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Study: Smoking likely kills even more Americans than we think

A new study published Thursday in the New England Journal of Medicine suggests that more Americans die as a result of smoking than previously thought.

The U.S. surgeon general says that 480,000 Americans die from one of the 21 causes of death officially linked to smoking each year, but the study says the actual number could be at least 575,000. Researchers looked at data from five big health studies, and found that out of the smokers who died between 2000 and 2011, most were more likely than nonsmokers to have died from an established smoking-related disease, the Los Angeles Times reports — that includes stroke, several types of cancer, most kinds of heart disease, and chronic obstructive pulmonary disease.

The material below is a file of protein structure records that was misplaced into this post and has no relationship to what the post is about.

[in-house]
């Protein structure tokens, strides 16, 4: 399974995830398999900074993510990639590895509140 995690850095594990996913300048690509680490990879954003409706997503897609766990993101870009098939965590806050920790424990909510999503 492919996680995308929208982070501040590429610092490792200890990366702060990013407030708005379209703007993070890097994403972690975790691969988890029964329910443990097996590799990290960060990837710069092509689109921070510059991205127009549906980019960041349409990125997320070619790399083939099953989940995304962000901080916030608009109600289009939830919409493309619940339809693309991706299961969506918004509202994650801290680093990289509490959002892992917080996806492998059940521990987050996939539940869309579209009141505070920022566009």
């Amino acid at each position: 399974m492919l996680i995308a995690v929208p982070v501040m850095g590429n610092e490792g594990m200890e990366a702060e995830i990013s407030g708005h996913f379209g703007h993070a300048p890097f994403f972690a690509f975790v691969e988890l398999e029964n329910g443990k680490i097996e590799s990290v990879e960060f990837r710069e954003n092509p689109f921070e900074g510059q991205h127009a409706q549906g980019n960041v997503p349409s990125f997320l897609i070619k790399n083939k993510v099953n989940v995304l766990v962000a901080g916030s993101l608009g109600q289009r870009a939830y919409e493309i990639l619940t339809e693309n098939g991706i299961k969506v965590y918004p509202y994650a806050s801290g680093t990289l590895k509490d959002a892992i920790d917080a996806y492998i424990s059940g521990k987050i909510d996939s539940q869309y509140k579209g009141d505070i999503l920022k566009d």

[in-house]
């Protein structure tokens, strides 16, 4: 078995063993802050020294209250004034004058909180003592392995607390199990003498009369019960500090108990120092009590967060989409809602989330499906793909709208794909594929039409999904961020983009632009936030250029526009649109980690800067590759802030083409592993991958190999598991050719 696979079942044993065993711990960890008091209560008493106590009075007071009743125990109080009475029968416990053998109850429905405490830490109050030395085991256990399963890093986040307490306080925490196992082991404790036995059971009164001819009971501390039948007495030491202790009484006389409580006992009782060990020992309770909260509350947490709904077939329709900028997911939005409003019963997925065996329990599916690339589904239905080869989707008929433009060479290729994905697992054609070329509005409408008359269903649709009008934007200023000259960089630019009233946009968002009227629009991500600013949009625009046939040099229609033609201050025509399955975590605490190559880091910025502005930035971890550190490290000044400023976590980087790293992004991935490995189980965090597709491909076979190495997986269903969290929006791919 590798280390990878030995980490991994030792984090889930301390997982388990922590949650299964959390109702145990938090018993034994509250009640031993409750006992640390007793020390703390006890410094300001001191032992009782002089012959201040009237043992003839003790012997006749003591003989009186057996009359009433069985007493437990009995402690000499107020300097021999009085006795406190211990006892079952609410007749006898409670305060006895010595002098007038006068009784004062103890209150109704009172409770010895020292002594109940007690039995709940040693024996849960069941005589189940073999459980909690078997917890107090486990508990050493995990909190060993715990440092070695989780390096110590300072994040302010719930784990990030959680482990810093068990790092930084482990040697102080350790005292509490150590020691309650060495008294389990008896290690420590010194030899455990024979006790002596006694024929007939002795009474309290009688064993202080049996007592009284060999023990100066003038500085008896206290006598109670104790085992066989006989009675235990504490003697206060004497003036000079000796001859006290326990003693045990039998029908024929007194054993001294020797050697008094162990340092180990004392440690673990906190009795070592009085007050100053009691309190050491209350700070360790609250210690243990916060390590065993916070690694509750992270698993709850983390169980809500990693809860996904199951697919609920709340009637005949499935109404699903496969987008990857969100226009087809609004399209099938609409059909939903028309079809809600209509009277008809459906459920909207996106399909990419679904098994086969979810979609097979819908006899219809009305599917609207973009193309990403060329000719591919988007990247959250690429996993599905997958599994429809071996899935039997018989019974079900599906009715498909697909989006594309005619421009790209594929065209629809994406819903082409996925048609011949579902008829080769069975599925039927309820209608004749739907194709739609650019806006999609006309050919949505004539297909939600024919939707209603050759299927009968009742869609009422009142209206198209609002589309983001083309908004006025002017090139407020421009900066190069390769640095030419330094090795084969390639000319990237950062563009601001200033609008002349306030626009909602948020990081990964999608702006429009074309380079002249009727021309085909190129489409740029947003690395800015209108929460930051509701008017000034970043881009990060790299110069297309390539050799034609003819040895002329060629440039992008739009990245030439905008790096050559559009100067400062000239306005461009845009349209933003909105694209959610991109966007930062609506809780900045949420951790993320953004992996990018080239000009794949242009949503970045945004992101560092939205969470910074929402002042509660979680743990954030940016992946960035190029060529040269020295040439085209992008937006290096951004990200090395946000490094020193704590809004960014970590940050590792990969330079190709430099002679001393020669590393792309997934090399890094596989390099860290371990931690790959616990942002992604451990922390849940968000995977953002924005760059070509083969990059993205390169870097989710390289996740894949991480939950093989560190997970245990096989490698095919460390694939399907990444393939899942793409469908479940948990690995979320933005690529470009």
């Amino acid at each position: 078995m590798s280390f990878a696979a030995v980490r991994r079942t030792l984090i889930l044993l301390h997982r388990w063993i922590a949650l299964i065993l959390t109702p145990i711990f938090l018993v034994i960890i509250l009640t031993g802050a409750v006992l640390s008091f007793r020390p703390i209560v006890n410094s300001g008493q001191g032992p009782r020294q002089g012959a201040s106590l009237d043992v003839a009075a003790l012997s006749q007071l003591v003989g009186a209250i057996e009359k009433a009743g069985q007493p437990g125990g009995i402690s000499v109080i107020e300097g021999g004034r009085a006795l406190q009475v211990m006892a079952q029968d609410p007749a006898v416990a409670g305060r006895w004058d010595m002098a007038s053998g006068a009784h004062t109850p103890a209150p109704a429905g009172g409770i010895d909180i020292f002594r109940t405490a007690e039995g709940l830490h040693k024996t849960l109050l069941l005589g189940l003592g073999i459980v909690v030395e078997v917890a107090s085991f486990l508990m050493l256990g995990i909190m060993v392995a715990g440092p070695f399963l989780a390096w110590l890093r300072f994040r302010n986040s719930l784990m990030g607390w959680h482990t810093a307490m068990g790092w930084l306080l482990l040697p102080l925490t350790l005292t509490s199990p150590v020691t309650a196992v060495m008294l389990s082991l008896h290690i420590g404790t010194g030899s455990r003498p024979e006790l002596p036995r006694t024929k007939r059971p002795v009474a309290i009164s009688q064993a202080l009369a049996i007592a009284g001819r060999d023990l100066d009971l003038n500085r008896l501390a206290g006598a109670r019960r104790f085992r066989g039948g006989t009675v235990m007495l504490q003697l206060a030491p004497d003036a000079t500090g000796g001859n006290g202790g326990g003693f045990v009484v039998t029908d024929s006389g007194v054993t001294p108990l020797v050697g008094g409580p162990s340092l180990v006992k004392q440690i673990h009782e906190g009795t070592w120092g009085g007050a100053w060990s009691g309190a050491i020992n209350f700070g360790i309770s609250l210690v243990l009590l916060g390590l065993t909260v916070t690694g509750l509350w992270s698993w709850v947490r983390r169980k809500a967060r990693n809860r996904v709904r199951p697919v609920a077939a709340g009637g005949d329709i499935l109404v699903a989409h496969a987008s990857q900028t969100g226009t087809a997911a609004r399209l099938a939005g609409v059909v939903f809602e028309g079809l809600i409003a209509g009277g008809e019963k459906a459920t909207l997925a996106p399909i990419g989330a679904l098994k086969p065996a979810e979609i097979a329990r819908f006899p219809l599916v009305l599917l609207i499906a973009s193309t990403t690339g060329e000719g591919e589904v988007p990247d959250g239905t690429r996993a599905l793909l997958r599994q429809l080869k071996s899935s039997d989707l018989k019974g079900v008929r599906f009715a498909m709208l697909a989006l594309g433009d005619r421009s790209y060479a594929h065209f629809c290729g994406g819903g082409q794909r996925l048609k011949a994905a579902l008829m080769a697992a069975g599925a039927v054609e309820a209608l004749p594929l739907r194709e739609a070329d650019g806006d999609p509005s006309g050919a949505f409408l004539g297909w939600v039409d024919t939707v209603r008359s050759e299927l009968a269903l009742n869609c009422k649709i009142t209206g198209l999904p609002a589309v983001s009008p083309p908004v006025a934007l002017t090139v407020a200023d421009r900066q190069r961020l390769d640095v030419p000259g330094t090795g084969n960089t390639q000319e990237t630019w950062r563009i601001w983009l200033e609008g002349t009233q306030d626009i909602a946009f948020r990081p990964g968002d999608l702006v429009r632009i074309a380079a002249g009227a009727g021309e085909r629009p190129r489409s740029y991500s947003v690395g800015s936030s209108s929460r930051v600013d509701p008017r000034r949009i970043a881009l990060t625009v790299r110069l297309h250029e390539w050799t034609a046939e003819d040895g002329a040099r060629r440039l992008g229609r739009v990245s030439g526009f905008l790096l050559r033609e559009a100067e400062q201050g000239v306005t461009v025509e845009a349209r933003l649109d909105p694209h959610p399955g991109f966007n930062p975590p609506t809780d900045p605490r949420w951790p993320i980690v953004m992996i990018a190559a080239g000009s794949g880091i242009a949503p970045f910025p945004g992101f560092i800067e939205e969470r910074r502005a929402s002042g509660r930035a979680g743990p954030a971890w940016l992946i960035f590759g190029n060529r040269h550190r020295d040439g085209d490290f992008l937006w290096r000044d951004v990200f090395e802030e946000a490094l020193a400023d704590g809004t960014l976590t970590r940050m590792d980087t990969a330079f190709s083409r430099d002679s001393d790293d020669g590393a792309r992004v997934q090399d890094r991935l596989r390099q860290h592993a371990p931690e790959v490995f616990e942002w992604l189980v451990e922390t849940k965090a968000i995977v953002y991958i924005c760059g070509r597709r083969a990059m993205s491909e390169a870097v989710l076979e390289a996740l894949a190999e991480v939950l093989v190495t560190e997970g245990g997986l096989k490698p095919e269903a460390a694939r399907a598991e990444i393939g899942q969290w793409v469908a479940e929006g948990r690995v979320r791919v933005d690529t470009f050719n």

Those diseases were primarily what people who smoked to the end of their life died from, but 17 percent of deaths among female smokers and 15 percent of deaths among male smokers had different causes, and in almost each case, the diseases in this second group were more likely to kill current smokers than nonsmokers, researchers said. For example, the risk of death from an infection was more than twice as high for smokers than nonsmokers, and the more cigarettes a person smoked daily, the greater the risk of dying from an infection, which makes sense as cigarette smoke is known to suppress immune function. The researchers say that the surgeon general's tally should be revised, as "our results suggest that the number of persons in the United States who die each year as a result of smoking cigarettes may be substantially greater than currently estimated."